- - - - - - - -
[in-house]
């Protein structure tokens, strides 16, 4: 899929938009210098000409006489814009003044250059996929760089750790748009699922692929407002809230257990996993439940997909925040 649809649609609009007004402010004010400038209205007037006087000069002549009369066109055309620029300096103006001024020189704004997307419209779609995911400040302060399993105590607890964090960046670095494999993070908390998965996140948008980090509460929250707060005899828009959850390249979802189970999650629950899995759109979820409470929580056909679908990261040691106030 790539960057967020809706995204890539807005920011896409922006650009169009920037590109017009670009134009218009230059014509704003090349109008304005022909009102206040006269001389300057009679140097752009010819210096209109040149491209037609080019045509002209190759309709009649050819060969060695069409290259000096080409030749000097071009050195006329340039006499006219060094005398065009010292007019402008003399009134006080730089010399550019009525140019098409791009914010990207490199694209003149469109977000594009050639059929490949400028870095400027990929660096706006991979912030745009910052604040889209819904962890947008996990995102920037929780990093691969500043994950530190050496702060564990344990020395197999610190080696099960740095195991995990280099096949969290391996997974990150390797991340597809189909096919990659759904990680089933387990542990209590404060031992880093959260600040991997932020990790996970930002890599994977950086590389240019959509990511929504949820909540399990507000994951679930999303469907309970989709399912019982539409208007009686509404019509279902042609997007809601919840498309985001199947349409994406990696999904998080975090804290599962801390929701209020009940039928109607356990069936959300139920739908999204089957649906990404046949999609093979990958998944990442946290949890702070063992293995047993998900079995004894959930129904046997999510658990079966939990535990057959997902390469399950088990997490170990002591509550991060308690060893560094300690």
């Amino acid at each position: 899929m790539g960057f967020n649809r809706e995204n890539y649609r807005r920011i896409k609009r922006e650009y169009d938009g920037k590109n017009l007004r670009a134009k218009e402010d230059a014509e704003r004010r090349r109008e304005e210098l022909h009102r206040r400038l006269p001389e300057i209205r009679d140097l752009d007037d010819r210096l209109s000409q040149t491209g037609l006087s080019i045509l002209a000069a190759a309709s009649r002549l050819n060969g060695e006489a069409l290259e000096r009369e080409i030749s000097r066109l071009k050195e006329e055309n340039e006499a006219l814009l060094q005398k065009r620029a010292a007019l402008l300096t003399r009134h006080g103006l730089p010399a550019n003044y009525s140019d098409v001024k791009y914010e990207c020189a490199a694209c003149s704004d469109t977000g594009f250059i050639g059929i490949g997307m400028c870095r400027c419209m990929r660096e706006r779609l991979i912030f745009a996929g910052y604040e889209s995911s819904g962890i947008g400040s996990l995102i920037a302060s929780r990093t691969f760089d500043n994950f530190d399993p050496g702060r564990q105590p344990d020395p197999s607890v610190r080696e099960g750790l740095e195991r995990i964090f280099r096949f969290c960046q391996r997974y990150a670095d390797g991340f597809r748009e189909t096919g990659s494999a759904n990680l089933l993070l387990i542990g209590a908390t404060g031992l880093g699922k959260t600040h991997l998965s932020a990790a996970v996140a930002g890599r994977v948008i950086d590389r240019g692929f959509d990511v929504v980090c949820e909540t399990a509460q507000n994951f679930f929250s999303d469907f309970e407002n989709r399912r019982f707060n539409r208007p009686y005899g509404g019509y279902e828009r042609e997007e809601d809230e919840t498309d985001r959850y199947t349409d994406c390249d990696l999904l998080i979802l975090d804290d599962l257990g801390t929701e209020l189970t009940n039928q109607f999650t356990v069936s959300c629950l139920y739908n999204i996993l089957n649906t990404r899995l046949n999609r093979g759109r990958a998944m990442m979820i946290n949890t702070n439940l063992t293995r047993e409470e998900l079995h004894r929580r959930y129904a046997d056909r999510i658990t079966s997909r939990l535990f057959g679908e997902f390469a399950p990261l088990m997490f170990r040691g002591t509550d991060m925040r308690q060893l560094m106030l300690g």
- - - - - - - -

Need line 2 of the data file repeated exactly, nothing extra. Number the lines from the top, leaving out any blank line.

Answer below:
């Protein structure tokens, strides 16, 4: 899929938009210098000409006489814009003044250059996929760089750790748009699922692929407002809230257990996993439940997909925040 649809649609609009007004402010004010400038209205007037006087000069002549009369066109055309620029300096103006001024020189704004997307419209779609995911400040302060399993105590607890964090960046670095494999993070908390998965996140948008980090509460929250707060005899828009959850390249979802189970999650629950899995759109979820409470929580056909679908990261040691106030 790539960057967020809706995204890539807005920011896409922006650009169009920037590109017009670009134009218009230059014509704003090349109008304005022909009102206040006269001389300057009679140097752009010819210096209109040149491209037609080019045509002209190759309709009649050819060969060695069409290259000096080409030749000097071009050195006329340039006499006219060094005398065009010292007019402008003399009134006080730089010399550019009525140019098409791009914010990207490199694209003149469109977000594009050639059929490949400028870095400027990929660096706006991979912030745009910052604040889209819904962890947008996990995102920037929780990093691969500043994950530190050496702060564990344990020395197999610190080696099960740095195991995990280099096949969290391996997974990150390797991340597809189909096919990659759904990680089933387990542990209590404060031992880093959260600040991997932020990790996970930002890599994977950086590389240019959509990511929504949820909540399990507000994951679930999303469907309970989709399912019982539409208007009686509404019509279902042609997007809601919840498309985001199947349409994406990696999904998080975090804290599962801390929701209020009940039928109607356990069936959300139920739908999204089957649906990404046949999609093979990958998944990442946290949890702070063992293995047993998900079995004894959930129904046997999510658990079966939990535990057959997902390469399950088990997490170990002591509550991060308690060893560094300690």